Stomach ulcer

Description

Gastric ulcers also known as stomach ulcers are one of two types of ulcers that affect the stomach and small intestine. An ulcer can be defined as a break in the continuity of the skin or mucous lining due to multiple reasons such as acid overload, drug abuse, stress and infections. You have a peptic ulcer if you get open sores in the lining of your stomach or the upper part of the small intestine. That happens when your stomach acids etch away your digestive tracts protective layer of mucus. The stomach produces a strong acid to help digest food and protect against microbes. To protect the tissues of the body from this acid, it also secretes a thick layer of mucus.

Stomach ulcers are relatively easy to cure, but they can cause significant problems if left untreated. Having a support system that’s been there and understands is important. IBD Healthline is a free app for people that have faced conditions that can cause stomach ulcers.  They occur when the thick mucus layer that protects the stomach from harsh acid and digestive juices is reduced or broken down. It allows acid to digest the tissues and stomach lining, causing a stomach ulcer. Although spicy foods and stress don’t cause stomach ulcers, they can aggravate the underlying condition and make your symptoms worse.

Types of Stomach ulcer

  • Gastric ulcers
  • Esophageal ulcers
  • Duodenal ulcers

Symptoms for Stomach ulcer:

Although upper abdominal pain is the most common symptom, approximately 50% of people with stomach ulcers don’t experience this symptom at all.

  • The classic symptom of a stomach ulcer is indigestion, also called dyspepsia.
  • Changes in Appetite.
  • Burning upper abdominal pain particularly between meals, early in the morning, or after drinking orange juice, coffee.
  • Discomfort is usually relieved after taking antacids.
  • The indigestion of food.
  • Discomfort in the stomach area.
  • Tarry, black or bloody stools.
  • Feeling pain on touch is termed as tenderness.
  • Weight loss.
  • Bloating.
  • Heartburn.
  • pain may be relieved by eating, drinking or taking antacids.
  • Nausea or  vomiting.
  • Burping.
  • Early feeling of fullness.
  • Vomit blood.

Causes of Stomach ulcer:

Different factors can cause the lining of the stomach, the esophagus, and the small intestine to break down. These include:

  • Helicobacter pylori (H. pylori), a type of bacteria that can cause a stomach infection and inflammation.
  • Frequent use of aspirin (Bayer), ibuprofen (Advil) and other anti-inflammatory drugs (risk associated with this behavior increases in women and people over the age of 60).
  • A class of painkillers called no steroidal anti-inflammatory drugs (NSAIDs).
  • Excess stomach acidity or hyperacidity.
  • Use of some medicines, such as steroids and a class of medications called selective serotonin reuptake inhibitors (SSRIs) used to treat depression.
  • Stress.
  • Smoking.
  • Drinking too much alcohol.
  • Radiation therapy.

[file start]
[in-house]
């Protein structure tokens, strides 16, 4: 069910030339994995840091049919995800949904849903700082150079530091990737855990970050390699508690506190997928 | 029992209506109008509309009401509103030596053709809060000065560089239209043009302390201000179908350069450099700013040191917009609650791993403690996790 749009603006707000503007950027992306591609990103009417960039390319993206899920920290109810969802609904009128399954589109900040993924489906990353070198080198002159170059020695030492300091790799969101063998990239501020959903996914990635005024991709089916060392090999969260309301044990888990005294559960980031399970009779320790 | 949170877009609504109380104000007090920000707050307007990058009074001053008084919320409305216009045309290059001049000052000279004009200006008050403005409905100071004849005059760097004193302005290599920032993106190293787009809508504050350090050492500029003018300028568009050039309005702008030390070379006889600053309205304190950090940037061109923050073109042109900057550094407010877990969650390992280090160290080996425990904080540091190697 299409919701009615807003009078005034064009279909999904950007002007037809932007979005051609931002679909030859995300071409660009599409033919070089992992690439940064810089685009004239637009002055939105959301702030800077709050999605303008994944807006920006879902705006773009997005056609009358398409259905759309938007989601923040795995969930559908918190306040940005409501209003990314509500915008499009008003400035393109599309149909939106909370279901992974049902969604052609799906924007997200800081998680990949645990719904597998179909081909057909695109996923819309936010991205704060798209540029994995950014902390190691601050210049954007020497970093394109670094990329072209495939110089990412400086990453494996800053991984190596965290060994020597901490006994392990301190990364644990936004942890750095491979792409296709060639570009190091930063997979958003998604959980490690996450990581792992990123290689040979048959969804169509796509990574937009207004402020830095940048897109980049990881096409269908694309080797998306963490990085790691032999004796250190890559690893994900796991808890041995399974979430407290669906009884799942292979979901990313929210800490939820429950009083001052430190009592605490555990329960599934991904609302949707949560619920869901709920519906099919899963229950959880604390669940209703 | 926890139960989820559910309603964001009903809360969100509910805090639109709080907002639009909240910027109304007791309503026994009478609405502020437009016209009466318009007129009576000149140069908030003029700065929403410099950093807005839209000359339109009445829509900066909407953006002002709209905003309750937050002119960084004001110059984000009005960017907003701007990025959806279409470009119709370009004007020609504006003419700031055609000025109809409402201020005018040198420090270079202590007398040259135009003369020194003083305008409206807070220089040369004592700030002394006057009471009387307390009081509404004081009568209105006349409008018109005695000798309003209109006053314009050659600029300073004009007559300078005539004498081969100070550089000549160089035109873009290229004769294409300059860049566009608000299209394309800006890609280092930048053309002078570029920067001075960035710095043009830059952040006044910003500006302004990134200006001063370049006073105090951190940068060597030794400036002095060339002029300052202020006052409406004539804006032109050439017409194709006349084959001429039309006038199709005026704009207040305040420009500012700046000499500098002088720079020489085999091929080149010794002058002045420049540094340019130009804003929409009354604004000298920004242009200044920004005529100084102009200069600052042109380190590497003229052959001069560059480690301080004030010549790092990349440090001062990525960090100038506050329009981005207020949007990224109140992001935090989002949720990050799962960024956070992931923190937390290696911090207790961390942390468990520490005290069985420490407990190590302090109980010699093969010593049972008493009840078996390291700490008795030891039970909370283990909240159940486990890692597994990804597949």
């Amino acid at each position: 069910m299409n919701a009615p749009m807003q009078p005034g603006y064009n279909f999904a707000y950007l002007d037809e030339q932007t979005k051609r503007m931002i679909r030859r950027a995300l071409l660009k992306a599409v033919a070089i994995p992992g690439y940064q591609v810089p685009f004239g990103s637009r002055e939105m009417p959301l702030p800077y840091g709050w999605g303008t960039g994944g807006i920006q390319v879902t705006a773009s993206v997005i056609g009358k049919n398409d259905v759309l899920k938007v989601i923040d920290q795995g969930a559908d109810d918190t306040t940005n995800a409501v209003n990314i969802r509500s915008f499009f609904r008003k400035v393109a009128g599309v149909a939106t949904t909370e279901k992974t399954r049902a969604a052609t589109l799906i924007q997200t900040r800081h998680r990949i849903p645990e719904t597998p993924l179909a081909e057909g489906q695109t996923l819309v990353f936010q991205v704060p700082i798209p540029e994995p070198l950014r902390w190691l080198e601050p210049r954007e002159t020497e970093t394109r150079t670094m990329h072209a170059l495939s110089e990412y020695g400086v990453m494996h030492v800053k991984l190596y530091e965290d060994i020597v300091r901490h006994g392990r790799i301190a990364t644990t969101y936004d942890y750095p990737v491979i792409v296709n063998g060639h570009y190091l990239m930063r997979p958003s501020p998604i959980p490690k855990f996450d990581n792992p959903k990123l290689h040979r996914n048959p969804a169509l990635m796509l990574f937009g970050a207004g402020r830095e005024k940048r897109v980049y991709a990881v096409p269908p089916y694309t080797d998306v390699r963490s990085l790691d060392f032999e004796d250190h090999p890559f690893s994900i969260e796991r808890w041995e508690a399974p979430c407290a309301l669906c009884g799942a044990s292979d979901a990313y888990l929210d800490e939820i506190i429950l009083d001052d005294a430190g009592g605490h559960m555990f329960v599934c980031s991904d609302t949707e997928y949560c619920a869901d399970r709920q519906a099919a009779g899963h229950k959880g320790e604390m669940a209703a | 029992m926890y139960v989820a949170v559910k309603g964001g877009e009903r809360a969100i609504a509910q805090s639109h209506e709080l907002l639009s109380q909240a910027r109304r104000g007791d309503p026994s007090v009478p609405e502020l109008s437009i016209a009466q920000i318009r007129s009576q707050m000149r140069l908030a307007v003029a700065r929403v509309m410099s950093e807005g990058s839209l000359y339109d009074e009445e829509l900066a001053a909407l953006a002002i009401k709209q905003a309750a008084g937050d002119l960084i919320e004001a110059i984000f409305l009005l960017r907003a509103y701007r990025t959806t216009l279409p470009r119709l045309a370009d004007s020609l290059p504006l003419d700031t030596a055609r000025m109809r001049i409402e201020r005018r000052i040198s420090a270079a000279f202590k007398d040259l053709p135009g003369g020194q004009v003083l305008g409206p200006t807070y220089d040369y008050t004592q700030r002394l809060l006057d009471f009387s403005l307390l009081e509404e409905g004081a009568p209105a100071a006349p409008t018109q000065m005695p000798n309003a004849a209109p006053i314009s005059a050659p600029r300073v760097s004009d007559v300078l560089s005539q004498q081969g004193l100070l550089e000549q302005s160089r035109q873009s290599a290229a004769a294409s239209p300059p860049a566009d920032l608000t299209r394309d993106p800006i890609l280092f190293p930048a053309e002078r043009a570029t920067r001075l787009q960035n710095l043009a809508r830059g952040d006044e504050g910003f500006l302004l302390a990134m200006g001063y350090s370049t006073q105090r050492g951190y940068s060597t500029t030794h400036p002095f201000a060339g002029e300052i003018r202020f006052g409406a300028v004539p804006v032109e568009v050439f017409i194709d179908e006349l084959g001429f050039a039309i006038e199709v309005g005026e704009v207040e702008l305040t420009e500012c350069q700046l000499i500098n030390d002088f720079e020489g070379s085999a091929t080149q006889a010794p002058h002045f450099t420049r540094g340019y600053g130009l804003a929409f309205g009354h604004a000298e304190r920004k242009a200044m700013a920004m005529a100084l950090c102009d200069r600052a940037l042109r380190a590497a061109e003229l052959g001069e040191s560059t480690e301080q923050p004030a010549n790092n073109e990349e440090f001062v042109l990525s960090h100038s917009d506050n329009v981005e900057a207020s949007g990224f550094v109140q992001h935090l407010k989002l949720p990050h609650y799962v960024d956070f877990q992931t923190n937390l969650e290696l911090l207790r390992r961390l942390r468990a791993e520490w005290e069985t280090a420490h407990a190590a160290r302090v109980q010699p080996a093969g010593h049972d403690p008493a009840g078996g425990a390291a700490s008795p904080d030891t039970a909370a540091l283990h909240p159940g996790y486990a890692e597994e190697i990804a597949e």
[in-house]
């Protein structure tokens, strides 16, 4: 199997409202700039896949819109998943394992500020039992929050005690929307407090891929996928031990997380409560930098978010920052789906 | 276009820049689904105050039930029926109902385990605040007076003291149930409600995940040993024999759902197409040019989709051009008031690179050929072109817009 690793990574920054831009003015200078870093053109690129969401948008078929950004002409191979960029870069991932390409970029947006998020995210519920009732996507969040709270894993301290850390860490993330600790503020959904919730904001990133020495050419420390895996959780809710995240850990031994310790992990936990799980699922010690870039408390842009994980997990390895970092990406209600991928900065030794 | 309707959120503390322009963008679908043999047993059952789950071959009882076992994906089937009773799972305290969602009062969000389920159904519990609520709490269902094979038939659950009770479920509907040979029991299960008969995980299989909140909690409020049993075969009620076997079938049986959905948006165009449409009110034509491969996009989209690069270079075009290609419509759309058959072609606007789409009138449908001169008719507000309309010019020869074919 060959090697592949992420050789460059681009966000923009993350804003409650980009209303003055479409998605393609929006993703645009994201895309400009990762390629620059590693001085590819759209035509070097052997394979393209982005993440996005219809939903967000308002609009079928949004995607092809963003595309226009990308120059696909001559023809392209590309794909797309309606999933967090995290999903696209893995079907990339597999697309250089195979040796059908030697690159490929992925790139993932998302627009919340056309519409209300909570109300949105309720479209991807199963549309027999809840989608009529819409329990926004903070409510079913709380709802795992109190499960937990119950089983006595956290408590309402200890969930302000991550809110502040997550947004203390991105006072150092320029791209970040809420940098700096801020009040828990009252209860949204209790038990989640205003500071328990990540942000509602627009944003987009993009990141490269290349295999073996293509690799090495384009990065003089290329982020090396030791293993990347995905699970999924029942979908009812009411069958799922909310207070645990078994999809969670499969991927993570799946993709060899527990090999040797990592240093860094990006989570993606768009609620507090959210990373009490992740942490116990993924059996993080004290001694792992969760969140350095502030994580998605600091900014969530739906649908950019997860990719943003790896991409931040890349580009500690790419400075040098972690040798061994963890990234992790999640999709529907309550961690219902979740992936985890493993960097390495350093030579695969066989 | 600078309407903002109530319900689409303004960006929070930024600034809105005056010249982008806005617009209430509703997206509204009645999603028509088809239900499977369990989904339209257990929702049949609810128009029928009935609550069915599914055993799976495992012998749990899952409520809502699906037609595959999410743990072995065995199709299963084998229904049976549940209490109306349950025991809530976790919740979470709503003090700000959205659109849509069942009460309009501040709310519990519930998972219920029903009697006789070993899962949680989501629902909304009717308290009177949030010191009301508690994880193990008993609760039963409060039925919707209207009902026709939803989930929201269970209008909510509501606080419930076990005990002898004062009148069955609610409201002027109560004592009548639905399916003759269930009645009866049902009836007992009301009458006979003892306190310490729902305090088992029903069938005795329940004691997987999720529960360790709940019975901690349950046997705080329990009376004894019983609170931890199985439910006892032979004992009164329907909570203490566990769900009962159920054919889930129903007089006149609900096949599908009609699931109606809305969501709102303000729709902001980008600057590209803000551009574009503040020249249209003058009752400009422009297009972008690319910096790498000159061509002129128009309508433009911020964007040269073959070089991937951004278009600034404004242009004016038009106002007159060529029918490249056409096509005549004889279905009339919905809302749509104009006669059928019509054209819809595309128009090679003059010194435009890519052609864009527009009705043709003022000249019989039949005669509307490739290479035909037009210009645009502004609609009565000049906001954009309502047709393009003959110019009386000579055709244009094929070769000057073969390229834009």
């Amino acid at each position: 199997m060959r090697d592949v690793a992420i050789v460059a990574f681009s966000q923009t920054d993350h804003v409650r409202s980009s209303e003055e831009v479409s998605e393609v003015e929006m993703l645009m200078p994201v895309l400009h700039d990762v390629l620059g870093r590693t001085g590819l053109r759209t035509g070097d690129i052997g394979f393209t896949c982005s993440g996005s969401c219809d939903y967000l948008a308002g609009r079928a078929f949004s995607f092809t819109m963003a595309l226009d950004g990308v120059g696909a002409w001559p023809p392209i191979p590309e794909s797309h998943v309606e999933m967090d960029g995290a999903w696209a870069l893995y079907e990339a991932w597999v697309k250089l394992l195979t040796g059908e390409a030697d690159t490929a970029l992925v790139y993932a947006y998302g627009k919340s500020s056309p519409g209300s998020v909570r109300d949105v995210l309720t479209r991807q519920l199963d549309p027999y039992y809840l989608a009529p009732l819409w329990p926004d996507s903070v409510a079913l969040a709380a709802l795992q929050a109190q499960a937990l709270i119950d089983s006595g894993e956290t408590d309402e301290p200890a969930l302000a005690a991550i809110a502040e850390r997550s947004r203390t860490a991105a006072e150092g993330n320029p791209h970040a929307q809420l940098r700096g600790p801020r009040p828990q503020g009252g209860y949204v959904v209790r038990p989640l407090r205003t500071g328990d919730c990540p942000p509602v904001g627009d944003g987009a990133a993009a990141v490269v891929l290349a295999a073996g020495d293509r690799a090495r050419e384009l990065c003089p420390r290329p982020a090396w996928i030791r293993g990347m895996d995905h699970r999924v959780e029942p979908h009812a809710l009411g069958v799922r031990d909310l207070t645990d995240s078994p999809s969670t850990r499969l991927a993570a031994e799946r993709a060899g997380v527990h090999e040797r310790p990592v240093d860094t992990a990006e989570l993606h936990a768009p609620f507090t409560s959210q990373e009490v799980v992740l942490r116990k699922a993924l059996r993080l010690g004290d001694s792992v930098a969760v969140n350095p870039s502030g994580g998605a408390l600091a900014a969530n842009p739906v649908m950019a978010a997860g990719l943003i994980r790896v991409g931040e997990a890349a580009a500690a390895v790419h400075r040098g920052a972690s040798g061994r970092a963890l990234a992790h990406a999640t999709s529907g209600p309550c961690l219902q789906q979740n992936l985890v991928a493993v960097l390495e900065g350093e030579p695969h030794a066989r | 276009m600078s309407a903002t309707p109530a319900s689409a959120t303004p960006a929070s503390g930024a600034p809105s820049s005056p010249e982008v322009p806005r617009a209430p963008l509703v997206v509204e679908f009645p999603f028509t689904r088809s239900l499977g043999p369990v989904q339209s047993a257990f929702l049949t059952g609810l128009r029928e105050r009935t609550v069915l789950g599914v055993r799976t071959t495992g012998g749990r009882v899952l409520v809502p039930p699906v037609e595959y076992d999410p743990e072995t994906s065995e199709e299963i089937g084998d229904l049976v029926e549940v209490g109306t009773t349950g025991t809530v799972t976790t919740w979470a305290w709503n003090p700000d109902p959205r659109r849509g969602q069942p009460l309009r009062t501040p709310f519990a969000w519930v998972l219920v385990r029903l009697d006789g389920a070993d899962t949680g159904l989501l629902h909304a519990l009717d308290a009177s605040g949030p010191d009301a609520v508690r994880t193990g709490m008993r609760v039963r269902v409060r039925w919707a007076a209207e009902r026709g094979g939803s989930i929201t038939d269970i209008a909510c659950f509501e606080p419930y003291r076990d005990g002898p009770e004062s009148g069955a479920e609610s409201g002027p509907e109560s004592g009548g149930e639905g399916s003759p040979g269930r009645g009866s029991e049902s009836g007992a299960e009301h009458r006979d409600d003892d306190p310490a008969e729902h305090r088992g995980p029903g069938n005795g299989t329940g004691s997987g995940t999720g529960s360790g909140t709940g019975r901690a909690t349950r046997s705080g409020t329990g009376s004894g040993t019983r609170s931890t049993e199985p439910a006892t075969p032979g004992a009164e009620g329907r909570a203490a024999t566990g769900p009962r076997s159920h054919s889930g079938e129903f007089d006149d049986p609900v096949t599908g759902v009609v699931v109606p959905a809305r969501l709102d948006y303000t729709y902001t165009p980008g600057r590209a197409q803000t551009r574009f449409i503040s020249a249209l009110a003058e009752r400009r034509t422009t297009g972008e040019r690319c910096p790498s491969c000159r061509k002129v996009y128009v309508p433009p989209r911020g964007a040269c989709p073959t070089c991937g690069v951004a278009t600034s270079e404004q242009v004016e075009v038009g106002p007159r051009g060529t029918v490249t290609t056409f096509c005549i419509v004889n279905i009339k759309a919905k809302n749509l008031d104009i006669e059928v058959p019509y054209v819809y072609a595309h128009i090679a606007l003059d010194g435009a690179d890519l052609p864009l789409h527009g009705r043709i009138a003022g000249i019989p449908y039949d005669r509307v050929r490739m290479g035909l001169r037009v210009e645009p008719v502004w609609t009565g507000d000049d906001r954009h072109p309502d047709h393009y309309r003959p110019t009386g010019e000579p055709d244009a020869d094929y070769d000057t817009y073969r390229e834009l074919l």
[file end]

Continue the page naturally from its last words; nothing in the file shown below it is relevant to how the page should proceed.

• Frequent steroid usage.
  • Stomach Cancer.

People can develop a stomach ulcer at any age, but they are much less common in children.

Diagnosis and Treatment                           

Doctors follow the symptoms of a stomach ulcer by asking questions about how the pain feels, Your doctor may also ask for a stool test or a breath test to find out whether the stomach ulcer is from H. pylori bacteria.

  • Endoscopy: A camera is inserted at the end of a long, thin, flexible tube to look at the gut lining. A biopsy may also be taken.
  • If you don’t have difficulty swallowing and have a low risk of stomach cancer, your doctor may recommend an upper GI test instead.
  • Barium enema: This is a thick liquid that allows X-rays to be taken of the gut.

Treatment                                                

Treatment will depend on the underlying cause of your ulcer. If tests show that you have an H. pylori infection, your doctor will prescribe a combination of medication. If the doctor thinks there is a stomach ulcer, they may try to remove the cause by:

  • The medications include antibiotics to help kill infections and proton pump inhibitors (PPIs) to help reduce stomach acid.
  • Changing the type of painkiller if the cause is thought to be NSAIDs.
  • Your doctor may also prescribe sucralfate (Carafate) which will coat your stomach and reduce symptoms of peptic ulcers.
  • Trying the “test-and-treat” approach if the cause is thought to be  pylori pylori bacteria.

In certain cases, surgery may be an option

  • Removing the ulcer.
  • Tying off bleeding blood vessels.
  • Sewing tissue from another site onto the ulcer.
  • Cutting the nerve that controls stomach acid production.

Prevention

Maintaining a healthy lifestyle by quitting smoking cigarettes and other tobacco use and eating a balanced diet rich in fruits, vegetables, and whole grains will help you prevent developing a peptic ulcer. Some helpful tips to prevent or allow healing of ulcers include: 

  • Avoid foods that irritate your stomach.
  • Not drinking more than two alcoholic beverages a day
  • Stop smoking.
  • Practice moderation. Heavy consumption of alcohol and has been shown to contribute to the development of ulcers, so keep your intake to a minimum. 
  • Not mixing alcohol with medication.
  • Take no steroidal anti-inflammatory drugs (NSAIDS including aspirin and ibuprofen) with food.
  • Learn how to control your stress levels. Regular exercise and mind-body relaxation techniques.
  • washing your hands frequently to avoid infections.
  • Control your stress levels.

Hope this Symptoms and cure article will be helpful to all. Do not forget to share your valuable suggestions if any.

 

 

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